Contribution by Kimberly Duran from swoonworthy.co.uk | March 2015
Kimberly Duran is a DIY-obsessed American ex-pat who chronicles her decorating journey on her blog.
When we first moved into our Edwardian semi just outside of Manchester in July 2010, the kitchen was what you'd call ‘functional’. Like the rest of the house, everything was tired and needed a refresh but once we’d slapped on a coat of paint, we decided it was good enough to live with for a little while.
Within months, however, the kitchen started to bother us: Why was the ceiling so low in comparison to the soaring ceilings in the rest of the house? Glaring recessed spotlights encroached on your head like you were under interrogation; the laminate floor was ripped; the gas cooker wouldn't always ignite and as there was no extractor fan kitchen smells would linger. There was only one single upper cabinet and we were running out of storage space. My partner, Wayne, and I agreed that our next DIY project would have to be the kitchen.
Not long after this decision, one of the glaring recessed lights blew. Getting up on a small footstool to replace the bulb, we discovered another ceiling inside the recess where the fitting was. There was at least another foot of space and this false ceiling was hiding it! The following weekend, Wayne pulled the entire false ceiling down. So began the DIY of our kitchen.
We decided to go the DIY route because it's obviously cheaper than hiring the professionals. We had bought the house knowing we wanted to put our stamp on it and were prepared for the work ahead. Wayne is handy and I had always been keen on interior design and so we figured with my vision and his ability, we could do this work ourselves. We checked our savings, outlined a budget and then researched various DIY stores and online resources to see where we might find the best prices.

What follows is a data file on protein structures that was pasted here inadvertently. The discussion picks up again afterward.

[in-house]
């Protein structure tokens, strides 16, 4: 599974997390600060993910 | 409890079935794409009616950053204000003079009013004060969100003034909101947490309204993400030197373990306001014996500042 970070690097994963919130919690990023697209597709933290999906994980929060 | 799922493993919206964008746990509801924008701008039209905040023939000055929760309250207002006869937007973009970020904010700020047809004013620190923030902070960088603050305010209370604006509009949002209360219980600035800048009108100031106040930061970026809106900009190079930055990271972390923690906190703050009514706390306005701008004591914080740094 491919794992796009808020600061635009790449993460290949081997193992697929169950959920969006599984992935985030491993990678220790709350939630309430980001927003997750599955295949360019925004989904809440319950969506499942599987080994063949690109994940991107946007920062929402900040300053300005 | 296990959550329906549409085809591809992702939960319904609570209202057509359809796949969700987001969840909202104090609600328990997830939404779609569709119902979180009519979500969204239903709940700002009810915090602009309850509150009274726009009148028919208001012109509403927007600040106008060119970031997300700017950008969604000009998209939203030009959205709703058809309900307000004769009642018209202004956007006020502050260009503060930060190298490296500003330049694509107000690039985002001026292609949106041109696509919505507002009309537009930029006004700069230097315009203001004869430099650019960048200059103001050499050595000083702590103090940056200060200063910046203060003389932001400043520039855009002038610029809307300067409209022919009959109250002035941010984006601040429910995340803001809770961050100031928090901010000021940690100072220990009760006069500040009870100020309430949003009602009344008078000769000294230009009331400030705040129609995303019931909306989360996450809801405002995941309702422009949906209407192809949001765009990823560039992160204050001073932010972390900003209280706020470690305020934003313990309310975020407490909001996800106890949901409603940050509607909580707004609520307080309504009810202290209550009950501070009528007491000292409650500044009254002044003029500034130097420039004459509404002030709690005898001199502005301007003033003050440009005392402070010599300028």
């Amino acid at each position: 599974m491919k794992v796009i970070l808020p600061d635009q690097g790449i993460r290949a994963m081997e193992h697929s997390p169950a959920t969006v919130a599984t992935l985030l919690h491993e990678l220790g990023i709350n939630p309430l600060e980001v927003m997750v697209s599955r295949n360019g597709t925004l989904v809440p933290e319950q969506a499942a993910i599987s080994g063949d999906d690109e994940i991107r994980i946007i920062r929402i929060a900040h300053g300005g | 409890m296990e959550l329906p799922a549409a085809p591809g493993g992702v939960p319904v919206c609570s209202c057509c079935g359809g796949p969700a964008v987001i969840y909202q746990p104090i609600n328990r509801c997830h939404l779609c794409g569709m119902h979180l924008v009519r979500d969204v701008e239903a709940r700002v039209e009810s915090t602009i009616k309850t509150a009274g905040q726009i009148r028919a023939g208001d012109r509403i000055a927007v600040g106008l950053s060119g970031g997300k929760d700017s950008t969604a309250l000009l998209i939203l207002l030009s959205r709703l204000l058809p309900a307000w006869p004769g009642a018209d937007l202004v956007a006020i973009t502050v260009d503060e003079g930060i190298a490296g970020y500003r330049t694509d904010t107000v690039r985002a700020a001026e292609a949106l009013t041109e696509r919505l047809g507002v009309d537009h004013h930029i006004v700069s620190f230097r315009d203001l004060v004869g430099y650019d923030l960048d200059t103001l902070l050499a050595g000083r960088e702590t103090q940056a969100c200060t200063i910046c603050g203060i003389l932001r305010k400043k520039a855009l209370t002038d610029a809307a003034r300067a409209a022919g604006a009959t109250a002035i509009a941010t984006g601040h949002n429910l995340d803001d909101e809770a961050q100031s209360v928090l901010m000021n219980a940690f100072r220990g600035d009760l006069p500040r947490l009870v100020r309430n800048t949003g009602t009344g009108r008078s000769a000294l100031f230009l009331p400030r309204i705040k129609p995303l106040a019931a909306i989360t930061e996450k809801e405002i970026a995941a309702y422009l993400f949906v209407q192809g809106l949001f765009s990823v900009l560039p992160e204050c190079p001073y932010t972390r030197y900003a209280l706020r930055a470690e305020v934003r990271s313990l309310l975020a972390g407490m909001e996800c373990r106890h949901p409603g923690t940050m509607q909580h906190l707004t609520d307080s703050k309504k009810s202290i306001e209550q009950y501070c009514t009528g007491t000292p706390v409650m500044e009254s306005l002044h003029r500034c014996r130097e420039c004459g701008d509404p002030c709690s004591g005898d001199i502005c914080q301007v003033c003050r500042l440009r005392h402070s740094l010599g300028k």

Thankfully, we were happy with the placement of the units so we didn’t need to rework the layout and simply bought new appliances to replace the old ones. Wayne plastered the now-higher ceiling and we hung three pendant lights along the centre of the room in our galley-style kitchen. No more glaring spotlights and a much higher ceiling meant a previously blank wall could be filled with stylish shelving.
White metro tiles and dark grey grouting to the underside of the cabinets and shelving gave the whole kitchen a lift and the previous cheap birch cabinet doors were painted white with brass handles. We also installed an extractor fan.
The most challenging part was laying natural slate flooring with underfloor heating. This was a necessity as there was no radiator in the room - but it was worth the effort as stepping onto warm tiles is a joy when the temperature dips!
We now have a kitchen that we’re proud of - it's even featured in a magazine and an interior design book. The work came in under budget but best of all, we have the satisfaction of knowing it’s our own creation!